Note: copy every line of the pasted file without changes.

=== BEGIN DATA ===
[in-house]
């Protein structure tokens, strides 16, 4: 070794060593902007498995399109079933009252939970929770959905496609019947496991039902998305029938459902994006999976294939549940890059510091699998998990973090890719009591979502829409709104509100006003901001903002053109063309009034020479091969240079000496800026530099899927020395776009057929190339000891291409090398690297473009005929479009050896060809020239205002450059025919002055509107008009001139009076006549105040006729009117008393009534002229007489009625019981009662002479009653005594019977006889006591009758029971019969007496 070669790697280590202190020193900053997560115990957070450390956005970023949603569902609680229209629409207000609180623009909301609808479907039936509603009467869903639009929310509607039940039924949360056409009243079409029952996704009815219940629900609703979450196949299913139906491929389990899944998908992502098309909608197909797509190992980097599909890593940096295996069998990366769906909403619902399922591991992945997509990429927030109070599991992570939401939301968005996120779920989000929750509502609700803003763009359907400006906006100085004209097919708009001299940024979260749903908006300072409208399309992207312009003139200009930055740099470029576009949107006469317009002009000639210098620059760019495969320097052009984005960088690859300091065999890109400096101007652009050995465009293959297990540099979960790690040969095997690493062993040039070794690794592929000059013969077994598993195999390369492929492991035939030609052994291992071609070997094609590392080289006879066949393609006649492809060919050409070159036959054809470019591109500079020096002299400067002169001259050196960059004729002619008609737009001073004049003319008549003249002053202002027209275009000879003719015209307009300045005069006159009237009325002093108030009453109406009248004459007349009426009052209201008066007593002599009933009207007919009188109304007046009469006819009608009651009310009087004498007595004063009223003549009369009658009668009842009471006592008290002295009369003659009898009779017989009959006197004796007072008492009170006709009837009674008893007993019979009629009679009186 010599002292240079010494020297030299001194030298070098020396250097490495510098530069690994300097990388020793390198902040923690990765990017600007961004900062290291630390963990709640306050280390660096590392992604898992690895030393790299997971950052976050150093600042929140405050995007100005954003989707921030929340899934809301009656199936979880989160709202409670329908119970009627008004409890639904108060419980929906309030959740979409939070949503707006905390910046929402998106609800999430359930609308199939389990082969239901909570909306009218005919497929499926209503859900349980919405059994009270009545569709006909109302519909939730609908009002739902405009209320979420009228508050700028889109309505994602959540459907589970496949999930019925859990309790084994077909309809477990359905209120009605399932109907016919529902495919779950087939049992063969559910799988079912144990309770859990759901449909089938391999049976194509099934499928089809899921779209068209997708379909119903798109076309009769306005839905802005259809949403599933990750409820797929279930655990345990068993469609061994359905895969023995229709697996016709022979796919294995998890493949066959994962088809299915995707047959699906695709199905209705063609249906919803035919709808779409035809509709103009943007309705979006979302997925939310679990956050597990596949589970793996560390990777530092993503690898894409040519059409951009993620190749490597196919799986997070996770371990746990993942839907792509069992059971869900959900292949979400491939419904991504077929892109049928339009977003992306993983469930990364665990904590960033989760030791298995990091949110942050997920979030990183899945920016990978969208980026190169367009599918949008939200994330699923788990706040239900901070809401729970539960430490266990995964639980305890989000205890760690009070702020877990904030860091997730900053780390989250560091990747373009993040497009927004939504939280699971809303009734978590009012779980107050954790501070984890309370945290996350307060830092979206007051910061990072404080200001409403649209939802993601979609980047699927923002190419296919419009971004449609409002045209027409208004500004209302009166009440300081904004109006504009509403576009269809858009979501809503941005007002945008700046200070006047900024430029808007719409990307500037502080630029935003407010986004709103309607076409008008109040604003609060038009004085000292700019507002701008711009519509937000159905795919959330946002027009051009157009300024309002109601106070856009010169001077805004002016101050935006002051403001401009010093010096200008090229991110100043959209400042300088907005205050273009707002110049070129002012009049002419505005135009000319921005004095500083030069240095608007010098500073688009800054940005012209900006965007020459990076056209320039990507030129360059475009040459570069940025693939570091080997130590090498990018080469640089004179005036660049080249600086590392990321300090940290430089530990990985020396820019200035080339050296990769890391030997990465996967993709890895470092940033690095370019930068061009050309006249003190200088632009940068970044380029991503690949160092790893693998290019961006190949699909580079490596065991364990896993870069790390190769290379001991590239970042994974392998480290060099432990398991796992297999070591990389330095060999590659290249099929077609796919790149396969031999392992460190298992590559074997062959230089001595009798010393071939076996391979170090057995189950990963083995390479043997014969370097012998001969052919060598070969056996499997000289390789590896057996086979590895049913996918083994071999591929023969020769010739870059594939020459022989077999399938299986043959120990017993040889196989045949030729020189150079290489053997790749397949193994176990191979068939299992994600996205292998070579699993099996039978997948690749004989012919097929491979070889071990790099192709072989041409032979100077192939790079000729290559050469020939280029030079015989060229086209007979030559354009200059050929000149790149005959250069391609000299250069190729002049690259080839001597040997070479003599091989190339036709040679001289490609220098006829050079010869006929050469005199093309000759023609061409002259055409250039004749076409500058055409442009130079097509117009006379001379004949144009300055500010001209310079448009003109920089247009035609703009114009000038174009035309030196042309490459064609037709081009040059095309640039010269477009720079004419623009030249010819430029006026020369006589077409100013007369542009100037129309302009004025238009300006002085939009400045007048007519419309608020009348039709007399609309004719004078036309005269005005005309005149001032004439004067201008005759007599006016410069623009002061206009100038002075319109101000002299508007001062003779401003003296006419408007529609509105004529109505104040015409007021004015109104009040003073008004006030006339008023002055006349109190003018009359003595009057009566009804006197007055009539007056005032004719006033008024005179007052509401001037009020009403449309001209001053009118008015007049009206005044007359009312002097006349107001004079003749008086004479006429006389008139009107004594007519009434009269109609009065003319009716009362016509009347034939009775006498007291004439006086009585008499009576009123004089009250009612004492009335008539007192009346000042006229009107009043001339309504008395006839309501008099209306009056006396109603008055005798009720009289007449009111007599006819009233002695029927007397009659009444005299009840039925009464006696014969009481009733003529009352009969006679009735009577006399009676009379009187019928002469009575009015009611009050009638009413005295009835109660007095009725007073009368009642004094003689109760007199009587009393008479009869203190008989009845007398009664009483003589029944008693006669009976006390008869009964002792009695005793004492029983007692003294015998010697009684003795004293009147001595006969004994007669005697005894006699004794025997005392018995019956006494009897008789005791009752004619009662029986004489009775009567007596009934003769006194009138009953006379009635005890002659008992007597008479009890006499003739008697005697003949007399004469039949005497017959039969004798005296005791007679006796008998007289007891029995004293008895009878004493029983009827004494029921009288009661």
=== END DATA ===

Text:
[in-house]
């Protein structure tokens, strides 16, 4: 070794060593902007498995399109079933009252939970929770959905496609019947496991039902998305029938459902994006999976294939549940890059510091699998998990973090890719009591979502829409709104509100006003901001903002053109063309009034020479091969240079000496800026530099899927020395776009057929190339000891291409090398690297473009005929479009050896060809020239205002450059025919002055509107008009001139009076006549105040006729009117008393009534002229007489009625019981009662002479009653005594019977006889006591009758029971019969007496 070669790697280590202190020193900053997560115990957070450390956005970023949603569902609680229209629409207000609180623009909301609808479907039936509603009467869903639009929310509607039940039924949360056409009243079409029952996704009815219940629900609703979450196949299913139906491929389990899944998908992502098309909608197909797509190992980097599909890593940096295996069998990366769906909403619902399922591991992945997509990429927030109070599991992570939401939301968005996120779920989000929750509502609700803003763009359907400006906006100085004209097919708009001299940024979260749903908006300072409208399309992207312009003139200009930055740099470029576009949107006469317009002009000639210098620059760019495969320097052009984005960088690859300091065999890109400096101007652009050995465009293959297990540099979960790690040969095997690493062993040039070794690794592929000059013969077994598993195999390369492929492991035939030609052994291992071609070997094609590392080289006879066949393609006649492809060919050409070159036959054809470019591109500079020096002299400067002169001259050196960059004729002619008609737009001073004049003319008549003249002053202002027209275009000879003719015209307009300045005069006159009237009325002093108030009453109406009248004459007349009426009052209201008066007593002599009933009207007919009188109304007046009469006819009608009651009310009087004498007595004063009223003549009369009658009668009842009471006592008290002295009369003659009898009779017989009959006197004796007072008492009170006709009837009674008893007993019979009629009679009186 010599002292240079010494020297030299001194030298070098020396250097490495510098530069690994300097990388020793390198902040923690990765990017600007961004900062290291630390963990709640306050280390660096590392992604898992690895030393790299997971950052976050150093600042929140405050995007100005954003989707921030929340899934809301009656199936979880989160709202409670329908119970009627008004409890639904108060419980929906309030959740979409939070949503707006905390910046929402998106609800999430359930609308199939389990082969239901909570909306009218005919497929499926209503859900349980919405059994009270009545569709006909109302519909939730609908009002739902405009209320979420009228508050700028889109309505994602959540459907589970496949999930019925859990309790084994077909309809477990359905209120009605399932109907016919529902495919779950087939049992063969559910799988079912144990309770859990759901449909089938391999049976194509099934499928089809899921779209068209997708379909119903798109076309009769306005839905802005259809949403599933990750409820797929279930655990345990068993469609061994359905895969023995229709697996016709022979796919294995998890493949066959994962088809299915995707047959699906695709199905209705063609249906919803035919709808779409035809509709103009943007309705979006979302997925939310679990956050597990596949589970793996560390990777530092993503690898894409040519059409951009993620190749490597196919799986997070996770371990746990993942839907792509069992059971869900959900292949979400491939419904991504077929892109049928339009977003992306993983469930990364665990904590960033989760030791298995990091949110942050997920979030990183899945920016990978969208980026190169367009599918949008939200994330699923788990706040239900901070809401729970539960430490266990995964639980305890989000205890760690009070702020877990904030860091997730900053780390989250560091990747373009993040497009927004939504939280699971809303009734978590009012779980107050954790501070984890309370945290996350307060830092979206007051910061990072404080200001409403649209939802993601979609980047699927923002190419296919419009971004449609409002045209027409208004500004209302009166009440300081904004109006504009509403576009269809858009979501809503941005007002945008700046200070006047900024430029808007719409990307500037502080630029935003407010986004709103309607076409008008109040604003609060038009004085000292700019507002701008711009519509937000159905795919959330946002027009051009157009300024309002109601106070856009010169001077805004002016101050935006002051403001401009010093010096200008090229991110100043959209400042300088907005205050273009707002110049070129002012009049002419505005135009000319921005004095500083030069240095608007010098500073688009800054940005012209900006965007020459990076056209320039990507030129360059475009040459570069940025693939570091080997130590090498990018080469640089004179005036660049080249600086590392990321300090940290430089530990990985020396820019200035080339050296990769890391030997990465996967993709890895470092940033690095370019930068061009050309006249003190200088632009940068970044380029991503690949160092790893693998290019961006190949699909580079490596065991364990896993870069790390190769290379001991590239970042994974392998480290060099432990398991796992297999070591990389330095060999590659290249099929077609796919790149396969031999392992460190298992590559074997062959230089001595009798010393071939076996391979170090057995189950990963083995390479043997014969370097012998001969052919060598070969056996499997000289390789590896057996086979590895049913996918083994071999591929023969020769010739870059594939020459022989077999399938299986043959120990017993040889196989045949030729020189150079290489053997790749397949193994176990191979068939299992994600996205292998070579699993099996039978997948690749004989012919097929491979070889071990790099192709072989041409032979100077192939790079000729290559050469020939280029030079015989060229086209007979030559354009200059050929000149790149005959250069391609000299250069190729002049690259080839001597040997070479003599091989190339036709040679001289490609220098006829050079010869006929050469005199093309000759023609061409002259055409250039004749076409500058055409442009130079097509117009006379001379004949144009300055500010001209310079448009003109920089247009035609703009114009000038174009035309030196042309490459064609037709081009040059095309640039010269477009720079004419623009030249010819430029006026020369006589077409100013007369542009100037129309302009004025238009300006002085939009400045007048007519419309608020009348039709007399609309004719004078036309005269005005005309005149001032004439004067201008005759007599006016410069623009002061206009100038002075319109101000002299508007001062003779401003003296006419408007529609509105004529109505104040015409007021004015109104009040003073008004006030006339008023002055006349109190003018009359003595009057009566009804006197007055009539007056005032004719006033008024005179007052509401001037009020009403449309001209001053009118008015007049009206005044007359009312002097006349107001004079003749008086004479006429006389008139009107004594007519009434009269109609009065003319009716009362016509009347034939009775006498007291004439006086009585008499009576009123004089009250009612004492009335008539007192009346000042006229009107009043001339309504008395006839309501008099209306009056006396109603008055005798009720009289007449009111007599006819009233002695029927007397009659009444005299009840039925009464006696014969009481009733003529009352009969006679009735009577006399009676009379009187019928002469009575009015009611009050009638009413005295009835109660007095009725007073009368009642004094003689109760007199009587009393008479009869203190008989009845007398009664009483003589029944008693006669009976006390008869009964002792009695005793004492029983007692003294015998010697009684003795004293009147001595006969004994007669005697005894006699004794025997005392018995019956006494009897008789005791009752004619009662029986004489009775009567007596009934003769006194009138009953006379009635005890002659008992007597008479009890006499003739008697005697003949007399004469039949005497017959039969004798005296005791007679006796008998007289007891029995004293008895009878004493029983009827004494029921009288009661």